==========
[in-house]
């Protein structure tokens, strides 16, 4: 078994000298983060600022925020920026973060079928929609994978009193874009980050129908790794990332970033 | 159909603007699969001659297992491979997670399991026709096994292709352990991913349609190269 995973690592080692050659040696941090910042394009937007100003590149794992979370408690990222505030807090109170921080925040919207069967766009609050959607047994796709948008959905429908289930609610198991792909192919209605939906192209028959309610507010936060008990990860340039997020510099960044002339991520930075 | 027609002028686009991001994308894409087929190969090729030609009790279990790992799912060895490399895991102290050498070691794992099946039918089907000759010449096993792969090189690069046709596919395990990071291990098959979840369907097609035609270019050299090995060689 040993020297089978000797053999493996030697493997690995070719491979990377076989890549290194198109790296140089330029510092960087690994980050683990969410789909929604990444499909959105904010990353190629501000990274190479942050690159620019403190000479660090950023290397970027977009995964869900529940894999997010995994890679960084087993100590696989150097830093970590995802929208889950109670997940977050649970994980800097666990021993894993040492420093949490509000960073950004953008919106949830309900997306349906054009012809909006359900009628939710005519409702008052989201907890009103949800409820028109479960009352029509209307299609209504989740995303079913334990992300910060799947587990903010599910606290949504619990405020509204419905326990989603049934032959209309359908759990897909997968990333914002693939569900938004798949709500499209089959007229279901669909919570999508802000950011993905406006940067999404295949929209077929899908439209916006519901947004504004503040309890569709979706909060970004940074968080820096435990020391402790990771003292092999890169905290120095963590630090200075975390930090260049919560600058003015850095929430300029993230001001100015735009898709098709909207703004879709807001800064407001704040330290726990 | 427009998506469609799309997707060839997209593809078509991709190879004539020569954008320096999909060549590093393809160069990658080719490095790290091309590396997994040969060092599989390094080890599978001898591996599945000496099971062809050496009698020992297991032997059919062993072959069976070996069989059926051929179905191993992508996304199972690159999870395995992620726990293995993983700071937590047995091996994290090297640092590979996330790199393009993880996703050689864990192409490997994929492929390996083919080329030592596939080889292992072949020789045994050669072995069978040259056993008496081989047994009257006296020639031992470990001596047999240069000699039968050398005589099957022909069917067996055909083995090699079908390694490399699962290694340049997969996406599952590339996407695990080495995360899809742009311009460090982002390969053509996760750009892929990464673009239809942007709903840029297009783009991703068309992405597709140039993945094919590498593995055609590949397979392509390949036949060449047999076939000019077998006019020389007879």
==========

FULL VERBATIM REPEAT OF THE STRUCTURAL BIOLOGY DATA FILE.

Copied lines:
[in-house]
């Protein structure tokens, strides 16, 4: 078994000298983060600022925020920026973060079928929609994978009193874009980050129908790794990332970033 | 159909603007699969001659297992491979997670399991026709096994292709352990991913349609190269 995973690592080692050659040696941090910042394009937007100003590149794992979370408690990222505030807090109170921080925040919207069967766009609050959607047994796709948008959905429908289930609610198991792909192919209605939906192209028959309610507010936060008990990860340039997020510099960044002339991520930075 | 027609002028686009991001994308894409087929190969090729030609009790279990790992799912060895490399895991102290050498070691794992099946039918089907000759010449096993792969090189690069046709596919395990990071291990098959979840369907097609035609270019050299090995060689 040993020297089978000797053999493996030697493997690995070719491979990377076989890549290194198109790296140089330029510092960087690994980050683990969410789909929604990444499909959105904010990353190629501000990274190479942050690159620019403190000479660090950023290397970027977009995964869900529940894999997010995994890679960084087993100590696989150097830093970590995802929208889950109670997940977050649970994980800097666990021993894993040492420093949490509000960073950004953008919106949830309900997306349906054009012809909006359900009628939710005519409702008052989201907890009103949800409820028109479960009352029509209307299609209504989740995303079913334990992300910060799947587990903010599910606290949504619990405020509204419905326990989603049934032959209309359908759990897909997968990333914002693939569900938004798949709500499209089959007229279901669909919570999508802000950011993905406006940067999404295949929209077929899908439209916006519901947004504004503040309890569709979706909060970004940074968080820096435990020391402790990771003292092999890169905290120095963590630090200075975390930090260049919560600058003015850095929430300029993230001001100015735009898709098709909207703004879709807001800064407001704040330290726990 | 427009998506469609799309997707060839997209593809078509991709190879004539020569954008320096999909060549590093393809160069990658080719490095790290091309590396997994040969060092599989390094080890599978001898591996599945000496099971062809050496009698020992297991032997059919062993072959069976070996069989059926051929179905191993992508996304199972690159999870395995992620726990293995993983700071937590047995091996994290090297640092590979996330790199393009993880996703050689864990192409490997994929492929390996083919080329030592596939080889292992072949020789045994050669072995069978040259056993008496081989047994009257006296020639031992470990001596047999240069000699039968050398005589099957022909069917067996055909083995090699079908390694490399699962290694340049997969996406599952590339996407695990080495995360899809742009311009460090982002390969053509996760750009892929990464673009239809942007709903840029297009783009991703068309992405597709140039993945094919590498593995055609590949397979392509390949036949060449047999076939000019077998006019020389007879």